Mineral nutrition issues can be difficult to remedy and can have a major impact on certain crops. "For example, boron is toxic to beans, but prevents hollow heart in brassicas. So if a soil is high in boron, grow brassicas," Campbell-Nelson said.

Local adaptability

Different varieties of the same species can have different nutrient requirements. Select varieties that are suited to your soil's fertility levels.

Guy Ames, an orchardist and horticulture specialist with the National Center for Appropriate Technology (NCAT), focuses on locally and regionally adapted fruit varieties. Using adapted varieties allows for increased disease resistance, and fewer inputs will be needed to reap a bountiful, healthy crop in an economically profitable manner.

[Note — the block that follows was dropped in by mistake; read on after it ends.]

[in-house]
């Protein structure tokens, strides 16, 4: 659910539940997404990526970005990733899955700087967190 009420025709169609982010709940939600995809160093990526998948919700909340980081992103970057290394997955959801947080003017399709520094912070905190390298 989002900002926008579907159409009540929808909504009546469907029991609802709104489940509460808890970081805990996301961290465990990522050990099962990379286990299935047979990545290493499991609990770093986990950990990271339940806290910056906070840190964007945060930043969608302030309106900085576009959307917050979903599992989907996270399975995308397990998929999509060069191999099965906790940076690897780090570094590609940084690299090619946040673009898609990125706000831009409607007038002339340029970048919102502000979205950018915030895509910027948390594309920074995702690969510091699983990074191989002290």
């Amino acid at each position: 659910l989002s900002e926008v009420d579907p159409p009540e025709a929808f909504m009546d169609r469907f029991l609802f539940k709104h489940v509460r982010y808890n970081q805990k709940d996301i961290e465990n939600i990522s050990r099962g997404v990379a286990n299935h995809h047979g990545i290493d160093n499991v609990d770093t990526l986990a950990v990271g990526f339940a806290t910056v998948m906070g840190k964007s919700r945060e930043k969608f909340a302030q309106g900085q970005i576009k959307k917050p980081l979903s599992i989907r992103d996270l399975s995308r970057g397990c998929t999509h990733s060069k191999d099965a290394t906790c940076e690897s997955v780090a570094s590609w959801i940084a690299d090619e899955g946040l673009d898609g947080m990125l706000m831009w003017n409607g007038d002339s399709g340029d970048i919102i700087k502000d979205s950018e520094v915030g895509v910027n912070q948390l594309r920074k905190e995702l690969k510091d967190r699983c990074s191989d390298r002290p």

"What should be growing in your area? It may not be what you expect, and it certainly won't be what your customers expect," Ames said. Common cultivars are not always the best choice. Those that have been bred for local production may not be widely known, but will be most adaptable to the environmental stresses present in any given locale.



Kimball's Farm & U-Pick offers a variety of summer squash. Planting a crop to meet a market demand can mean altering conditions through cultivation practices, adding infrastructure, or utilizing chemical inputs to control pest or disease concerns.
Photo by Tamara Scully.

Disease resistance